May 28, 2015 

By Thandisizwe Chimurenga 

LAWT Contributing Writer 

 

Millions of Californians could actually be “covered,” for health care that is, if Senate Bill 4 (SB 4), the ‘Health for All Act of 2015’ sponsored by California State Senator Ricardo Lara (D-Bell Gardens), passes.  The bill, scheduled to go before the Appropriations Committee at the end of this month, would expand access to health care for all Californians whether they are legal immigrants or not. Currently, undocumented immigrants are excluded from obtaining health insurance under the Affordable Care Act,  known within the state as Covered California. The bill continues the Senator’s efforts to address the exclusion of undocumented Californians from the state’s health care exchange.

 

California is estimated to have close to two million undocumented immigrants who are without health insurance; 1.5 million of those could qualify under Medi-Cal, the state’s low-income/uninsured health program, were it not for their status.

 

“Access to health care is a human rights issue and until everyone is included, our work is unfinished,” said Senator Lara in a press statement earlier this month. “I look forward to working with a broad coalition of immigrant, health care and legislative advocates to achieve the goal of health for all in the coming year.”

 

State Senator Connie Leyva (D-Chino), who sits on the Sen. Appropriations Committee, represents Chino, San Bernardino and portions of Pomona, Rialto and Montclair and is also in support of the bill. Leyva says the measure would be a boon to all Californians as well as extending the human right of affordable healthcare to those most in need.

 

“I understand that there are those who feel if you are in this country illegally you should not have that right but we have a broken immigration system and until that is fixed, all immigrants should be able to have access to quality health care,” said Leyva.

 

Fact sheets compiled by USC’s Dornsife Center for the Study of Immigrant Integration estimate that around 70 percent of “working age” – 25 to 64 years old – undocumented immigrants lack health insurance coverage in South Los Angeles.  Working age, according to the fact sheets, is interpreted to mean “those under 25 years of age are more likely to be covered by their parents and those older than 64 qualify for Medicare.”

 

State Senator Holly Mitchell (D-Los Angeles) who represents much of South Los Angeles, is a co-sponsor of the bill and has voted in support of it in committee but has not made any public statements on the bill yet.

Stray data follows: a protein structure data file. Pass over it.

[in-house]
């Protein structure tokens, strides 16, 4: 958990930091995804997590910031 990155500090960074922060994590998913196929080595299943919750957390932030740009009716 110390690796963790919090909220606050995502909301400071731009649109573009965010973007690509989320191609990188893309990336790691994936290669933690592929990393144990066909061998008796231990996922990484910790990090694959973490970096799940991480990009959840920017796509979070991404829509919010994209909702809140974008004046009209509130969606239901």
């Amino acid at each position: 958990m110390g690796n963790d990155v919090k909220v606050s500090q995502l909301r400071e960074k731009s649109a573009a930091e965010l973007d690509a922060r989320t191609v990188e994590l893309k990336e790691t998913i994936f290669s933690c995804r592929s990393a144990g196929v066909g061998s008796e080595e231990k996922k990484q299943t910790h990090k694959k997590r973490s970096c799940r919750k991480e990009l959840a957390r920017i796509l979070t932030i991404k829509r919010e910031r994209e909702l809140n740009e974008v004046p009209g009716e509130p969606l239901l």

Tia Oso, an organizer with the Black Alliance for a Just Immigration (BAJI), echoed Sen. Leyva’s comments that the new law would be of benefit to all Californians.  “It means increased health and safety for everybody when there aren’t large groups of people being denied health care services, which improves public health overall,” said Oso.

 

BAJI is an education and advocacy group comprised of African Americans and black immigrants from Africa, Latin American and the Caribbean.  According to the organization’s website, “it was founded in April 2006 in response to the massive outpouring of opposition of immigrants and their supporters to the repressive immigration bills then under consideration by the U.S. Congress.”

 

Oso, who coordinates BAJI’s Black Immigration Network, while supportive of the new law is also cautious. 

 

“I’m mindful if the implementation of the law, if passed, will include Black immigrants. Often the details of how these policies are carried out exclude immigrants from African and Caribbean countries due to technical issues or lack of outreach,” said Oso.

 

Some Black immigrants like Jameelah think the bill is a great effort. Jameelah came to Los Angeles from Belize with her family at the age of 10.  She turned 39 this year and just became documented six months ago. In spite of her status, she is still currently without health insurance. She recalled how frustrating and time-consuming it was to comply with needed medical requirements in order to receive her documented status from the Immigration and Naturalization Service. Jameelah was eventually able to get assistance from a free clinic and the health service at the community college she attends.

 

“There were all these hoops I had to jump thru, because I didn’t have a primary care physician I could just call up and it was very frustrating and time consuming … so … the fact that they are contemplating giving undocumented people health insurance [sounds] great to me.”

Category: Health



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